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Look out! 5 college transfer traps

Transferring colleges doesn't mean you can't complete your degree on schedule. President Obama and Mitt Romney both found success as transfer students. Occidental College student Barack Obama switched his alma mater to Columbia University three years into his degree, graduating right on time a year later. Meanwhile, Stanford student Mitt Romney wrapped up his Brigham Young University degree three years after transferring.

If you're thinking about transferring schools midway to your degree, you're not alone. About a third of college freshmen transfer at least once in the five years after they first enroll, according to a recently released National Student Clearinghouse Research Center (NSCRC) study.

But while some transfer students stay on track to graduation, others lose their way. Transfer students may have difficulty negotiating the bureaucratic process or the transfer may be a result of the decision to switch majors, relocate or take some time off. Here are five common reasons transfer students get stuck as well as tips on how to stay on track.

Avoid these 5 transfer student traps

1. Credit transfer QUICKSAND

Credits are notorious for vanishing in the move from one university to another. Be aware of transfer credit policies at different institutions, and if possible, opt for the school willing to give you the most credit for courses taken elsewhere. The safest passage across credit transfer quicksand is an established college reciprocity or transfer program. For example, many two-year colleges have programs in place to allow for seamless transfer to a four-year bachelor's degree institution, no credits lost.

2. BERMUDA TRIANGLE of remedial coursework

Remedial courses are the "Bermuda Triangle" of higher education, according to Complete College America's 2011 degree completion study. CCA reports that half of all associate degree students and 20 percent of bachelor's degree hopefuls face remedial requirements. Many of these students get stuck in a remedial rut and never progress to credit-bearing courses, leaving graduation as far off as when they started. You can increase your chances of testing out of remedial coursework by spending some time reviewing for placement exams at your school. If you still have remedial requirements to complete when you transfer, look for a institution that incorporates remedial work into regular, credit-bearing undergraduate courses.

3. New school TIME WARP

Transfer students risk losing precious time in the process of applying to a new school, relocating and settling into a new campus. Colleges with transfer student support services can help both smooth the logistics of transferring and connect you with others on your transfer track. Some colleges even have special policies to encourage a streamlined pace to graduation, such as priority course registration. Use these resources to avoid the time sink of administrative red tape and any other potential distractions.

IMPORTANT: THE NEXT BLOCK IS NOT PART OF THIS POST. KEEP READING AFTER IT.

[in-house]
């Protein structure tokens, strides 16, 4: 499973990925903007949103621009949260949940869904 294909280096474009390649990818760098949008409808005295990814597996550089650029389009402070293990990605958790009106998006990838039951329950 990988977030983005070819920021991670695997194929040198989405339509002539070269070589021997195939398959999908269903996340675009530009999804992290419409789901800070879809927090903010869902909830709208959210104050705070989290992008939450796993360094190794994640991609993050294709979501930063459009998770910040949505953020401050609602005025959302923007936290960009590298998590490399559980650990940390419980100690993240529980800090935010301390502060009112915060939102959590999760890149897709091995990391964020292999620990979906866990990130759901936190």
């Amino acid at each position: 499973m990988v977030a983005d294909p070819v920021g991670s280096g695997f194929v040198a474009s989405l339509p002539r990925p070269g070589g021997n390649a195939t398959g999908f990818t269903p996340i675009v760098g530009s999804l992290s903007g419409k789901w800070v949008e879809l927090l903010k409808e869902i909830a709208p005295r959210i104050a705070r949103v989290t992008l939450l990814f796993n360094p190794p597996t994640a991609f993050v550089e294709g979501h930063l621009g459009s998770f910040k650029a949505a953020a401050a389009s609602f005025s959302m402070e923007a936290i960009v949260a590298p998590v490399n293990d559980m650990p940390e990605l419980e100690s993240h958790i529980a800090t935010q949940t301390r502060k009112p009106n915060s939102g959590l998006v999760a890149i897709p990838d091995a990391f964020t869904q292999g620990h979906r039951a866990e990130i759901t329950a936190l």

4. FOG of career indecision

The most successful transfer students have a clear reason for switching schools and arrive at the new college with a sense of purpose. If you want to transfer because the grass seems greener at another campus, you may get lost along the way. Transfer because the new school has a stronger program in your chosen major, a degree not available at your current institution or a professor whose academic work you admire. Transfer to a university located in an up-and-coming region for your chosen career and capitalize on the new school's local business connections. The right motivation for transferring can help you stay focused and on track to graduate.

5. Financial aid CRUNCH

How will transferring colleges affect the cost of your education -- and your eligibility for financial aid? Transfer students are at a disadvantage at many universities when it comes to accessing financial aid. A 2010 report by the National Association for College Admission Counseling found that 23 percent of colleges don't offer merit aid for transfer students. Of those that do, the amount set aside for transfers may be lower than for entering freshman, particularly if you transfer in January when the annual funds are depleted.

Avoid the loan and scholarship crunch by seeking transfer-friendly institutions and universities with established 2+2 transfer programs (two years at a community college and two at a university). Timing also matters. Some transfer students apply in the late spring or summer before the fall term, leaving little time to secure funding. If possible, apply early.

Mobility is becoming mainstream, as more and more college students transfer schools, pursue their degree part-time or take advantage of online course delivery. If you plan your transfer right, you can avoid the pitfalls of the transition and find your true alma mater.